How to Write a Bibliography in Bluebook
Each of the scholarly disciplines has designed a system for documentation used to cite sources when writing papers, articles, speeches or websites. Law students, lawyers, judges and legal professionals use the Bluebook as their system of citation when compiling bibliographies for their writing. The goal of a citation is to ensure that another lawyer reading the document can retrieve the information used to construct the opinion or argument. The Bluebook describes the specific format used for citations, i.e. conventions for punctuation, grammar and presentation. This article will describe the Bluebook guidelines for citing a book according to Peter W. Martin, professor of Law at Cornell University. (See Reference 1)
Write the volume number in numeric form if the source is a multi-volume work.
Write the full name of the author as it appears in the publication followed by a comma. If there is more than one author, it is permissible to name the first author and then write et al, followed by a comma. Do not included titles such as PhD.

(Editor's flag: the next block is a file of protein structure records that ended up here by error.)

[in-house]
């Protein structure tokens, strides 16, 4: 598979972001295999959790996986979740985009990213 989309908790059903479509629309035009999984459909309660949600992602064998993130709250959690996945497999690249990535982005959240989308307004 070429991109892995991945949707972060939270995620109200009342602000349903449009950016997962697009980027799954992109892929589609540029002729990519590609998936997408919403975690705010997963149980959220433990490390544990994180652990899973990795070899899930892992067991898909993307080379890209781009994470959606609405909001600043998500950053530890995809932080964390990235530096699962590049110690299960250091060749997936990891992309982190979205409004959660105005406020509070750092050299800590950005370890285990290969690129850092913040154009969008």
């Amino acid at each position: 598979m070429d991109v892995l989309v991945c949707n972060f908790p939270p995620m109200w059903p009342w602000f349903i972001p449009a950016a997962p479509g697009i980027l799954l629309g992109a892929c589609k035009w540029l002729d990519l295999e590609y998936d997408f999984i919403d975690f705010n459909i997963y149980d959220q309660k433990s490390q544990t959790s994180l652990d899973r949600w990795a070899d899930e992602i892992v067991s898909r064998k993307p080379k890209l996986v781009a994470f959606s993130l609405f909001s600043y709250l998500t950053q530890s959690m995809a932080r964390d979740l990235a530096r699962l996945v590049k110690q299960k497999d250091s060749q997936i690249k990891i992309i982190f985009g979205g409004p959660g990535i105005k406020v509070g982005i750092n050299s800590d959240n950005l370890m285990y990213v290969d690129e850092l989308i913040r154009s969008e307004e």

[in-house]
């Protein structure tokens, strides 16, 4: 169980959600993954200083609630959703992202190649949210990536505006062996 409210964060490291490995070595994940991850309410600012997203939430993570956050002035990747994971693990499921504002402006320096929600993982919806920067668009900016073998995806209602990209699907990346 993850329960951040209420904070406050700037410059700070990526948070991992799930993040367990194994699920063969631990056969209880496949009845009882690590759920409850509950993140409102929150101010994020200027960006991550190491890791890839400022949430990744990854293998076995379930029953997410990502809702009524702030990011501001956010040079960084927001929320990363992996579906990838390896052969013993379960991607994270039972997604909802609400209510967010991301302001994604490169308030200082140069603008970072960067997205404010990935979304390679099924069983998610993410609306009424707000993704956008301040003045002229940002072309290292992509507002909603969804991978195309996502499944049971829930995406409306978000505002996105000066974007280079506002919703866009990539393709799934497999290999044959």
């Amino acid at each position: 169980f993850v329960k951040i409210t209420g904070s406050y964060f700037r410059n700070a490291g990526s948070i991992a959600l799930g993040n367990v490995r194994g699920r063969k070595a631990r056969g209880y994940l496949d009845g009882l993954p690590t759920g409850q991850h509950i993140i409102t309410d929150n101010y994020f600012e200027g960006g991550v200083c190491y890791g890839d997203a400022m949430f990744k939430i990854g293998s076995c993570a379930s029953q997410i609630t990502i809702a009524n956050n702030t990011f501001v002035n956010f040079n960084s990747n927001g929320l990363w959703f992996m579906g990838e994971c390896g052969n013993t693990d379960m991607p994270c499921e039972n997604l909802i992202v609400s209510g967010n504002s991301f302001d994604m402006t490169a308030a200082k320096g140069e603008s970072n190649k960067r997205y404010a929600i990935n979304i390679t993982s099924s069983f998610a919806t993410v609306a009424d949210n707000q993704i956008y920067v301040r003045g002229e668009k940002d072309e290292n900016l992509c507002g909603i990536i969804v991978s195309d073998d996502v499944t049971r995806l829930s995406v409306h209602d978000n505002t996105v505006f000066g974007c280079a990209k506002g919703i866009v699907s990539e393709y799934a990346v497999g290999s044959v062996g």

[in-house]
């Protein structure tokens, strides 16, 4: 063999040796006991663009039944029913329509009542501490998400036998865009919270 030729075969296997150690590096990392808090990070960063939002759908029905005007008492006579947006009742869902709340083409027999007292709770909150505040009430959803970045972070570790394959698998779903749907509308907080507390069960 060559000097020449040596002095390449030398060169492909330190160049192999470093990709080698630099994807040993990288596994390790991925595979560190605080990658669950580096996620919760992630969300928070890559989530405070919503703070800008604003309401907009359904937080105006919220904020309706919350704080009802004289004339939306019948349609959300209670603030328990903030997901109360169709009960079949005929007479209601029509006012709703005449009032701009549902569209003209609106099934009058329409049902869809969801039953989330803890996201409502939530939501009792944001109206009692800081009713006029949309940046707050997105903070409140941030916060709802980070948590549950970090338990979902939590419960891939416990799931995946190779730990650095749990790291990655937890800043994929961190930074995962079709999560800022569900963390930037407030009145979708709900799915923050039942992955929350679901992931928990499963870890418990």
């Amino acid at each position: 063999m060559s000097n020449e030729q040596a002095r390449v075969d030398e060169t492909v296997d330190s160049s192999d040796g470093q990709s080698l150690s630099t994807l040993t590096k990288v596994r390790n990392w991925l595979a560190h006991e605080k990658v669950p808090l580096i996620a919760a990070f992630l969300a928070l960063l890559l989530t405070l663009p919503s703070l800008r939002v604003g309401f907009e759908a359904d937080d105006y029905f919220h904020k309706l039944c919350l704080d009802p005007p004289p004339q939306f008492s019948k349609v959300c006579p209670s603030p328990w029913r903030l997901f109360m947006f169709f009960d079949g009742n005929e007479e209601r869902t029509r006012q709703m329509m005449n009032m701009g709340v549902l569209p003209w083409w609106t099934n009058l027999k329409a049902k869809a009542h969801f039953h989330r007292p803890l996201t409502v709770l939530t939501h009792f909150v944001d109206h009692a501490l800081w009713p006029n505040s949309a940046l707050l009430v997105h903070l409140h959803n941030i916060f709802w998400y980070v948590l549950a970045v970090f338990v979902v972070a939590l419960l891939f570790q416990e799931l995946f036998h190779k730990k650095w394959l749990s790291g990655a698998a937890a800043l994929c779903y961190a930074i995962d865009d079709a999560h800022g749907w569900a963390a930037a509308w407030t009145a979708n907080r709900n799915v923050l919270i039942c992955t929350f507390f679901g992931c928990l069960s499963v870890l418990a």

Write the title of the book in italics or underline it. Capitalize the first word of the title and all other words except articles, conjunctions and prepositions.
Indicate the section, paragraph or page number where the reader can find the information that was used.
Close the citation by indicating the edition and year the book was published inside of parentheses. Finish the citation with a period. For example, a complete citation for a book might look like this: 4 Calvin S. Worth et al, Limitation of Actions § 7.3 (3rd ed. 1987).
- Since there are numerous potential sources, legal writers must consult the Bluebook for the specific guidelines for each type of source used.
- Consult Peter Martin's online book for examples of other citations.
- Some universities host online programs that assist with the Bluebook citation style. Refworks and Zotero are both Bluebook compliant online services.
- books on a table. image by Petr Gnuskin from Fotolia.com